Windows apps running on Linux? That at least is the claim of a company based in The Philippines which says it has software to do just that. If true, and if performance doesn't slump, it could be a major shot in the arm for desktop Linux PCs.
Codenamed "David", Manila-based SpecOps Labs says it will unveil a working model of its middleware this weekand adds that it could be commercially available before the end of this year.
SpecOps Labs - formerly Softlabs - began the ambitious project last year knowing it would eventually put them directly against Microsoft - hence the Biblical project reference (Goliath, stone, sling etc).
"David will break the bonds of the giant Windows software and forever change the way the world computes," said SpecOps chief exec Fredrick Lewis, who may live to regret such brave words.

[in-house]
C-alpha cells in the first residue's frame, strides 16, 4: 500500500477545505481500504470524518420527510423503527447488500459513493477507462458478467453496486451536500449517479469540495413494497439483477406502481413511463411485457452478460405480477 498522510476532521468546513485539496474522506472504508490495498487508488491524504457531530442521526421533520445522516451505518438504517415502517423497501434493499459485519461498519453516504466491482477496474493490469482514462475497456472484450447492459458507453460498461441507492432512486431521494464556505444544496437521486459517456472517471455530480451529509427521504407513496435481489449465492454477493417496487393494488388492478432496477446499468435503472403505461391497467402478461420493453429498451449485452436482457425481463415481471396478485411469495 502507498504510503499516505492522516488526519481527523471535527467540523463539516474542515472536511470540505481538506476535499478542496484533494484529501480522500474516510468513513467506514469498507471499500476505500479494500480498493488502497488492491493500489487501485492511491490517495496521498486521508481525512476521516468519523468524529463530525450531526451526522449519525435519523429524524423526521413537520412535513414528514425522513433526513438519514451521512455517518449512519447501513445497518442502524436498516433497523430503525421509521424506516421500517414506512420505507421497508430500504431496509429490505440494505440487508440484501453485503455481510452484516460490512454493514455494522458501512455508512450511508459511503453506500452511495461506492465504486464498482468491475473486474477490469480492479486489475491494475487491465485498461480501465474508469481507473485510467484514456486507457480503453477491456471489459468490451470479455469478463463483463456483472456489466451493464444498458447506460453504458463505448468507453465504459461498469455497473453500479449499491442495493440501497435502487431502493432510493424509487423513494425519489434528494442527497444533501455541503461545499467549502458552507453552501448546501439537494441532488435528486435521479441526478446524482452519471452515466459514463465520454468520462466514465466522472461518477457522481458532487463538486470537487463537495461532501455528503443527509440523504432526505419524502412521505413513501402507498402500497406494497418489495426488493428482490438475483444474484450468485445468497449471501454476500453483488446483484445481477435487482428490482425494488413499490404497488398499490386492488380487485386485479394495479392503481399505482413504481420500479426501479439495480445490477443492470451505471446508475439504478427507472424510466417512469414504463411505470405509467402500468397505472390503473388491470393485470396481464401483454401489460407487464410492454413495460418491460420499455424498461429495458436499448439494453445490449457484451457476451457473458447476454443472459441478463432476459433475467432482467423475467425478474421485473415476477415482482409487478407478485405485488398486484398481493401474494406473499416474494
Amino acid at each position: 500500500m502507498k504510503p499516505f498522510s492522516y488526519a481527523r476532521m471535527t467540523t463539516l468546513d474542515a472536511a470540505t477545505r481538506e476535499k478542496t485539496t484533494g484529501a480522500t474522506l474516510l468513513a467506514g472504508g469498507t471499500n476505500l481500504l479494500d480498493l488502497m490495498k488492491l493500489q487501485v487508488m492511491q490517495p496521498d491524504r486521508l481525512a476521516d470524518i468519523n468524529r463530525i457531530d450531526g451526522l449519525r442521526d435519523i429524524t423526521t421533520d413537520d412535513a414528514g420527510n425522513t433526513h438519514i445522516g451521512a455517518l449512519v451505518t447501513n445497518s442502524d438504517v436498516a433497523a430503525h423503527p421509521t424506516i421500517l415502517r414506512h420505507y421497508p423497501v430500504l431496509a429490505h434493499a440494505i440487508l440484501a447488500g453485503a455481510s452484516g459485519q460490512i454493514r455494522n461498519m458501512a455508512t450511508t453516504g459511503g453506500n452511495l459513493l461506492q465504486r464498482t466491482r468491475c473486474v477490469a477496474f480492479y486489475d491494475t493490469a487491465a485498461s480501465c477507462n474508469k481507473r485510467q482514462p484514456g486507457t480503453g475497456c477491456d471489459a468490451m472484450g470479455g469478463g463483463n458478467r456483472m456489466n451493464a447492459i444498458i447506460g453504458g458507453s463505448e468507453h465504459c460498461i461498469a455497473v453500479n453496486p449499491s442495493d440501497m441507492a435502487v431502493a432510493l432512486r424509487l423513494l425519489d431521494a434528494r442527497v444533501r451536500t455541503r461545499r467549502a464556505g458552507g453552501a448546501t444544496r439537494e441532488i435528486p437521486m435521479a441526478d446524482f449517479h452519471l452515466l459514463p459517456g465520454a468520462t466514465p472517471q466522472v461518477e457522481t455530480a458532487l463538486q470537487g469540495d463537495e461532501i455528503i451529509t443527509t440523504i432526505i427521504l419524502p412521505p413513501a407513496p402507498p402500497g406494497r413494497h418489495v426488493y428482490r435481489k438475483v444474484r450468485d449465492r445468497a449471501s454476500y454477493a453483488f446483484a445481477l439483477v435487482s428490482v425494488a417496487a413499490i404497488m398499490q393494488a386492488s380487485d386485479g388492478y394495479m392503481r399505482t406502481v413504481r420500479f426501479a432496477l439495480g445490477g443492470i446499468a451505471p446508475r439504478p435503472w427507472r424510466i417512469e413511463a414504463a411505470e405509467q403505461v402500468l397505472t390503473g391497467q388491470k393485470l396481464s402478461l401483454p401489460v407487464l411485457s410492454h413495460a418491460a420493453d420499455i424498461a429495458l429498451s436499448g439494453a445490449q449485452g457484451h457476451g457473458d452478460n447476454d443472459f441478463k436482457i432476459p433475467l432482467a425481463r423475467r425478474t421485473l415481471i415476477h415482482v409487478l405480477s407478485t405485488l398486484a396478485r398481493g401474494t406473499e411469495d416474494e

Lewis believes that the cost of purchasing PCs will decline once "David" becomes widespread and OEMs begin preloading his company's software so that the free LinuxOS can seamlessly run Microsoft programs. The company says it has projected revenues of $35 million in two years, from OEMs and "white-box builders" - the small resellers or distributors that assemble and sell personal computers without major brand names.
According to SpecOps' website:
- "The next generation of David will, in effect, incorporate the operating system into the Web browser, virtually eliminating the need for an operating system eventually, except to boot computer and launch the browser."
- Just like its namesake, the biblical hero David, SpecOps Labs new David middleware "is expected to level the OS industries playing field worldwide and free all consumers from the bonds of MS Windows - giving them freedom to use OS of their choice."
But it's early days yet, and some scepticism about the claims is already appearing. Nevertheless, it has had top IBM exec Victor Silvino in the Philippines saying that IBM is "keen on supporting SpecOps both from a hardware and software perspective".
Something to watch.